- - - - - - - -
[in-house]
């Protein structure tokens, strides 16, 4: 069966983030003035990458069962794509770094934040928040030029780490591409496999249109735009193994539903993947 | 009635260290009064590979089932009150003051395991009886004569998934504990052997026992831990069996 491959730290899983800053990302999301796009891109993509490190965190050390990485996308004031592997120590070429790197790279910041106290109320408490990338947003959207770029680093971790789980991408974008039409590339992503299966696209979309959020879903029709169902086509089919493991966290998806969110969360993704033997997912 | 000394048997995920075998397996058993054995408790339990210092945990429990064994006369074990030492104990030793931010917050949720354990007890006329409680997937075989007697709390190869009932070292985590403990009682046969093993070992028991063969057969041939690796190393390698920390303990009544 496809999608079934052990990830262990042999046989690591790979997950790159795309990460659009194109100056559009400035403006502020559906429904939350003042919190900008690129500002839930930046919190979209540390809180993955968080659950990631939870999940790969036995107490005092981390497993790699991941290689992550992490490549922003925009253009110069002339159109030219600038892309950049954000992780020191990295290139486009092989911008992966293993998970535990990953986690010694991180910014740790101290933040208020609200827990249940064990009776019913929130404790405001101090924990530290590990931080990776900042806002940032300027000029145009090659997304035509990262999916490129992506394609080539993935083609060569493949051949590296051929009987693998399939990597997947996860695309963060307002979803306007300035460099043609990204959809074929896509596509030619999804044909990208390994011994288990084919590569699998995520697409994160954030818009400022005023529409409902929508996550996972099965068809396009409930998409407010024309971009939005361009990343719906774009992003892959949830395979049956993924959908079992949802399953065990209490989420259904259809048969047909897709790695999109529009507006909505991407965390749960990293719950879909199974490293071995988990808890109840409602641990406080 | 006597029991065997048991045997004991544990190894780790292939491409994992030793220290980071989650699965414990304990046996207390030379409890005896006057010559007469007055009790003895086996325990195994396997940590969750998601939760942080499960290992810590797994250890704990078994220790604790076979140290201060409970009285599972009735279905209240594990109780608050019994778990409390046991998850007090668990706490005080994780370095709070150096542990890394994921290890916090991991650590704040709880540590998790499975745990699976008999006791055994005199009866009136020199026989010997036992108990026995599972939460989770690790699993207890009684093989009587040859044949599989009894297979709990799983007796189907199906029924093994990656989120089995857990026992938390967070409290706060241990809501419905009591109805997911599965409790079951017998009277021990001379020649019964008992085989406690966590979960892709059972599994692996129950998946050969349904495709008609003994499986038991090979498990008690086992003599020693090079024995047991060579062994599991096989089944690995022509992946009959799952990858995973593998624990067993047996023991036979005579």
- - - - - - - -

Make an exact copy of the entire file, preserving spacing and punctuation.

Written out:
[in-house]
């Protein structure tokens, strides 16, 4: 069966983030003035990458069962794509770094934040928040030029780490591409496999249109735009193994539903993947 | 009635260290009064590979089932009150003051395991009886004569998934504990052997026992831990069996 491959730290899983800053990302999301796009891109993509490190965190050390990485996308004031592997120590070429790197790279910041106290109320408490990338947003959207770029680093971790789980991408974008039409590339992503299966696209979309959020879903029709169902086509089919493991966290998806969110969360993704033997997912 | 000394048997995920075998397996058993054995408790339990210092945990429990064994006369074990030492104990030793931010917050949720354990007890006329409680997937075989007697709390190869009932070292985590403990009682046969093993070992028991063969057969041939690796190393390698920390303990009544 496809999608079934052990990830262990042999046989690591790979997950790159795309990460659009194109100056559009400035403006502020559906429904939350003042919190900008690129500002839930930046919190979209540390809180993955968080659950990631939870999940790969036995107490005092981390497993790699991941290689992550992490490549922003925009253009110069002339159109030219600038892309950049954000992780020191990295290139486009092989911008992966293993998970535990990953986690010694991180910014740790101290933040208020609200827990249940064990009776019913929130404790405001101090924990530290590990931080990776900042806002940032300027000029145009090659997304035509990262999916490129992506394609080539993935083609060569493949051949590296051929009987693998399939990597997947996860695309963060307002979803306007300035460099043609990204959809074929896509596509030619999804044909990208390994011994288990084919590569699998995520697409994160954030818009400022005023529409409902929508996550996972099965068809396009409930998409407010024309971009939005361009990343719906774009992003892959949830395979049956993924959908079992949802399953065990209490989420259904259809048969047909897709790695999109529009507006909505991407965390749960990293719950879909199974490293071995988990808890109840409602641990406080 | 006597029991065997048991045997004991544990190894780790292939491409994992030793220290980071989650699965414990304990046996207390030379409890005896006057010559007469007055009790003895086996325990195994396997940590969750998601939760942080499960290992810590797994250890704990078994220790604790076979140290201060409970009285599972009735279905209240594990109780608050019994778990409390046991998850007090668990706490005080994780370095709070150096542990890394994921290890916090991991650590704040709880540590998790499975745990699976008999006791055994005199009866009136020199026989010997036992108990026995599972939460989770690790699993207890009684093989009587040859044949599989009894297979709990799983007796189907199906029924093994990656989120089995857990026992938390967070409290706060241990809501419905009591109805997911599965409790079951017998009277021990001379020649019964008992085989406690966590979960892709059972599994692996129950998946050969349904495709008609003994499986038991090979498990008690086992003599020693090079024995047991060579062994599991096989089944690995022509992946009959799952990858995973593998624990067993047996023991036979005579």